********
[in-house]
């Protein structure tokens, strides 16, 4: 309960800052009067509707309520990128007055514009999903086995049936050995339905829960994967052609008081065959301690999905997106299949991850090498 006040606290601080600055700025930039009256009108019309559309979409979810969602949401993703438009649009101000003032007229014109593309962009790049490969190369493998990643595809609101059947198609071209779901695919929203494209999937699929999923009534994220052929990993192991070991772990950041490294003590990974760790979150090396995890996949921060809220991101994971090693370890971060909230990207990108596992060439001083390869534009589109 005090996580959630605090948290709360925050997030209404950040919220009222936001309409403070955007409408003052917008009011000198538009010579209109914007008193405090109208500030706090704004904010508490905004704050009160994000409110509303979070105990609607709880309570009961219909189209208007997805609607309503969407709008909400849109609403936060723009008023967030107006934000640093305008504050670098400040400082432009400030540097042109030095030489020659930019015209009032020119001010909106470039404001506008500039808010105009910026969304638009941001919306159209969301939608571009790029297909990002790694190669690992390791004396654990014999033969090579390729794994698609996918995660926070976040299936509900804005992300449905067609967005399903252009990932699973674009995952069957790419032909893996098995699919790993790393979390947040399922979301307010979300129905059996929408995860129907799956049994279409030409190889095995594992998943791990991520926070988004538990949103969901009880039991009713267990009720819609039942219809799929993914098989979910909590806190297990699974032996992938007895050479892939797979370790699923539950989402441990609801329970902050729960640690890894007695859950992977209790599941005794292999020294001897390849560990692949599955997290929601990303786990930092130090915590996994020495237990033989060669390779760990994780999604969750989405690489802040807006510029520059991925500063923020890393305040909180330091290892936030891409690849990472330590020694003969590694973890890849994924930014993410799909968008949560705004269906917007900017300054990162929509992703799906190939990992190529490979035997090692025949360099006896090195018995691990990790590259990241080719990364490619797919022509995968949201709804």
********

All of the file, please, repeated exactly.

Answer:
[in-house]
């Protein structure tokens, strides 16, 4: 309960800052009067509707309520990128007055514009999903086995049936050995339905829960994967052609008081065959301690999905997106299949991850090498 006040606290601080600055700025930039009256009108019309559309979409979810969602949401993703438009649009101000003032007229014109593309962009790049490969190369493998990643595809609101059947198609071209779901695919929203494209999937699929999923009534994220052929990993192991070991772990950041490294003590990974760790979150090396995890996949921060809220991101994971090693370890971060909230990207990108596992060439001083390869534009589109 005090996580959630605090948290709360925050997030209404950040919220009222936001309409403070955007409408003052917008009011000198538009010579209109914007008193405090109208500030706090704004904010508490905004704050009160994000409110509303979070105990609607709880309570009961219909189209208007997805609607309503969407709008909400849109609403936060723009008023967030107006934000640093305008504050670098400040400082432009400030540097042109030095030489020659930019015209009032020119001010909106470039404001506008500039808010105009910026969304638009941001919306159209969301939608571009790029297909990002790694190669690992390791004396654990014999033969090579390729794994698609996918995660926070976040299936509900804005992300449905067609967005399903252009990932699973674009995952069957790419032909893996098995699919790993790393979390947040399922979301307010979300129905059996929408995860129907799956049994279409030409190889095995594992998943791990991520926070988004538990949103969901009880039991009713267990009720819609039942219809799929993914098989979910909590806190297990699974032996992938007895050479892939797979370790699923539950989402441990609801329970902050729960640690890894007695859950992977209790599941005794292999020294001897390849560990692949599955997290929601990303786990930092130090915590996994020495237990033989060669390779760990994780999604969750989405690489802040807006510029520059991925500063923020890393305040909180330091290892936030891409690849990472330590020694003969590694973890890849994924930014993410799909968008949560705004269906917007900017300054990162929509992703799906190939990992190529490979035997090692025949360099006896090195018995691990990790590259990241080719990364490619797919022509995968949201709804």